ITWeb had an article earlier this month on Moxie Marlinspike’s keynote address at the ITWeb Security Summit in the Sandton Convention Centre. Moxie is a computer security expert well known for showing the world how insecure SSL communication and certificates can be. He is also known for his campaign for internet anonymity and privacy in the digital age.
Thus was the topic of his speech at the ITWeb Security Summit:
Marlinspike asked the audience how many of them would be happy to carry a government tracking device. No one raised their hand. But when asked how many in the audience carried a cellphone, the results were the opposite. There is not much of a difference, he opined. “A cellphone has real-time positioning and cellular companies are required by law to supply this information to governments. The difference lies in choice. People choose to carry cellphones.”
Moxie also talked about Google, and its tendency to save all of your search criteria, choices, maps, directions, etc:
In addition, Google claims to ‘anonymise’ users’ data after nine months. “Anonymise means drop the last octet of an IP address,” he explained. “Cookies are simply translated. It also says it takes privacy seriously, putting it under the user’s control, but in fact only shows the user some of the information they are most obviously capable of connecting to you. In addition, it requires that the user has an account, remains logged in while using services, and maintains a consistent cookie in order to participate.”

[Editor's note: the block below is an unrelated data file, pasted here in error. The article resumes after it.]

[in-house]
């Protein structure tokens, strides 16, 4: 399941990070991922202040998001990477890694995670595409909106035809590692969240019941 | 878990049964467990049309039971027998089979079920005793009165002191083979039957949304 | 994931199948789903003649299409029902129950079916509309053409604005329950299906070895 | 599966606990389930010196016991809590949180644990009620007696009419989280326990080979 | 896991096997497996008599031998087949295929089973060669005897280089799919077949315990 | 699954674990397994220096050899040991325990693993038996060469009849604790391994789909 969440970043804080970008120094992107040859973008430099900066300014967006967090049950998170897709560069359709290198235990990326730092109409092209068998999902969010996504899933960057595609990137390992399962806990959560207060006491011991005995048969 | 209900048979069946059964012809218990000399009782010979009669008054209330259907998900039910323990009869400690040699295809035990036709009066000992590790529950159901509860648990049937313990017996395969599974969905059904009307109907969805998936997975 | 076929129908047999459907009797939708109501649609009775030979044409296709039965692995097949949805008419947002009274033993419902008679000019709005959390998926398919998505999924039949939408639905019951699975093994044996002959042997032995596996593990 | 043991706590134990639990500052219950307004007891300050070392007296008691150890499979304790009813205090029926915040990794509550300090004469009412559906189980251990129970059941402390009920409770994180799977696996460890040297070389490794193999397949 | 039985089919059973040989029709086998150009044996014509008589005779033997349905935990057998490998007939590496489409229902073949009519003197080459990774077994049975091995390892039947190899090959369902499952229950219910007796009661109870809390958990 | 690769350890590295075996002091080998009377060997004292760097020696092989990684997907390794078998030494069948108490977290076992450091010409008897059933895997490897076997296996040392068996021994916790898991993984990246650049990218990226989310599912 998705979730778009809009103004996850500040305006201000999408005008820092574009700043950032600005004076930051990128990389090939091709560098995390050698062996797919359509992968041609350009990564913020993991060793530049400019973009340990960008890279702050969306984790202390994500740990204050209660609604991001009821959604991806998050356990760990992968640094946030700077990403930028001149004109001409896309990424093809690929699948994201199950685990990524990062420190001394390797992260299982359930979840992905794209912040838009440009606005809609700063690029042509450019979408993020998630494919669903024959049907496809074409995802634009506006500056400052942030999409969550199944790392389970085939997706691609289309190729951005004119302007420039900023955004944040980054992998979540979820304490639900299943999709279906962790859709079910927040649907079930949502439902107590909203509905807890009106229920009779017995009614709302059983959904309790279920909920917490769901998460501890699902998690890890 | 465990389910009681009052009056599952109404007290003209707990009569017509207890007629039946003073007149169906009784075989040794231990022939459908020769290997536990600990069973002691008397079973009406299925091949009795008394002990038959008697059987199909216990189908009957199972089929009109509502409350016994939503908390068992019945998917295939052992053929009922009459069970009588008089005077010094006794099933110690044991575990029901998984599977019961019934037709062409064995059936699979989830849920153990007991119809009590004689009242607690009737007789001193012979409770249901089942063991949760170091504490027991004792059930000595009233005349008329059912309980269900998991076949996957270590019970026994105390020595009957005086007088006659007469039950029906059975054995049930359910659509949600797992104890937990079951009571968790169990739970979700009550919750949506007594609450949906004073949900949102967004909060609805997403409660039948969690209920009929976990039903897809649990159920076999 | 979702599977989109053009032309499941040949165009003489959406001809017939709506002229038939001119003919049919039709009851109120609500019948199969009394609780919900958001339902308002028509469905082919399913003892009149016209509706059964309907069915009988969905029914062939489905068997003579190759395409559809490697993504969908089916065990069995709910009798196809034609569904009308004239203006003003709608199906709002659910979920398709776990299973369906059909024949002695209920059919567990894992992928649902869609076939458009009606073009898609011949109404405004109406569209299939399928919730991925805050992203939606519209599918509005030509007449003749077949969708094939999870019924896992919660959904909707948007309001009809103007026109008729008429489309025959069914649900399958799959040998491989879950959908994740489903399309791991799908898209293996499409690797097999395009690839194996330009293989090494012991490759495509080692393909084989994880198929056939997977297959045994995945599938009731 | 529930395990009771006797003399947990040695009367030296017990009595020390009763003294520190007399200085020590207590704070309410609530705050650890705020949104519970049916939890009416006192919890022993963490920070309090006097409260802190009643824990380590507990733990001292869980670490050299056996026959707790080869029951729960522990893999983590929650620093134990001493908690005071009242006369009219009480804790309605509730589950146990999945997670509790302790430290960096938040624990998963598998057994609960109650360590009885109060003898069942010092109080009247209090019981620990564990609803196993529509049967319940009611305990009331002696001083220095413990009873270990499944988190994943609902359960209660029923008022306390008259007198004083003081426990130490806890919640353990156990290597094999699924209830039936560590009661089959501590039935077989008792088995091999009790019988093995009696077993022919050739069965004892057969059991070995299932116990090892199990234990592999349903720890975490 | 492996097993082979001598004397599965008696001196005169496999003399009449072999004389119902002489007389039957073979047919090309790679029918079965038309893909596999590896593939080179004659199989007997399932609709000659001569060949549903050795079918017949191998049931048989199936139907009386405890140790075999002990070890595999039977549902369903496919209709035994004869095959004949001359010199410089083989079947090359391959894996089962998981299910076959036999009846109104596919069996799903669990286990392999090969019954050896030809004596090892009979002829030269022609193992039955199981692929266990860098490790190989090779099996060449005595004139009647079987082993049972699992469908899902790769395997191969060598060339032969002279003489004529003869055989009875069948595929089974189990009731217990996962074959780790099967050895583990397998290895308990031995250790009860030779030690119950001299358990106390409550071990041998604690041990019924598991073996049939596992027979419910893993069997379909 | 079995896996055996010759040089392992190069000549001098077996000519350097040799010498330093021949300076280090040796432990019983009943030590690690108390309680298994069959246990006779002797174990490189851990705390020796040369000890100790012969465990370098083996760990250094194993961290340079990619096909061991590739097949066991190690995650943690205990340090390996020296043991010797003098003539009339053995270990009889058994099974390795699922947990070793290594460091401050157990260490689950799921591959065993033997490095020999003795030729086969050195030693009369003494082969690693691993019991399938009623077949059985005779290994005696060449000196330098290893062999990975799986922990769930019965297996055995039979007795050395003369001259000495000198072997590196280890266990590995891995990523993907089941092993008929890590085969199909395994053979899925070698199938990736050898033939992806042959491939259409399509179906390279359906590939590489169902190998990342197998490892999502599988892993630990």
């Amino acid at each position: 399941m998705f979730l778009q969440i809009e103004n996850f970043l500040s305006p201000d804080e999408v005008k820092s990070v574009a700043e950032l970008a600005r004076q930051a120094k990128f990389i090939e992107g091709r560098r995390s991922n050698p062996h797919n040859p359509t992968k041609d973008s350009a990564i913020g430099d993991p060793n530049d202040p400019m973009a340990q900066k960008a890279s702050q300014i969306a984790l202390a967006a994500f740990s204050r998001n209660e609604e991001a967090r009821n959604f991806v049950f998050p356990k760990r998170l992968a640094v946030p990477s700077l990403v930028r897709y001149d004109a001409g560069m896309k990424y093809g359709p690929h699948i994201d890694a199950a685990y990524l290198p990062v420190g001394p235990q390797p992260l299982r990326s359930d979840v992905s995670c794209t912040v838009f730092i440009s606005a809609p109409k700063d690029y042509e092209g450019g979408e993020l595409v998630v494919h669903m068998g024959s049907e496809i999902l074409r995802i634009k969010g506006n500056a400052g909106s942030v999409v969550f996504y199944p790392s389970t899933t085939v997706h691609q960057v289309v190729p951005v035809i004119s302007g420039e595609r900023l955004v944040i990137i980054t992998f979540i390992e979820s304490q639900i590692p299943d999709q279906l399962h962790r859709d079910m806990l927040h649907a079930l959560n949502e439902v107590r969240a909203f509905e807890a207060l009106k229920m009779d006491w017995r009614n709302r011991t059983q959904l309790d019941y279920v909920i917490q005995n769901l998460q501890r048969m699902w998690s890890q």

The scope of the ‘Google choice’ has become quite large, he added. “We need some innovation that allows us to reject this type of false choice while still maintaining anonymity. We need anonymous access to Google services that is fast and reliable.
To this end, Moxie created “Google Sharing”, Basically, a Firefox plugin that connects your browser to a proxy server run by Moxie that offers anonymous use of Google services.
*NOTE – as always, it is a security risk to connect to a proxy server that you have no control over.
Unfortunately, with all the scare of terrorism, cybercrime and state backed cyber espionage we live in a world where the bad guys mascaraed as good. In trying to ferret out these threats, personal privacy and anonymity is taking a back burner. For the full article see “Privacy Dies Off”.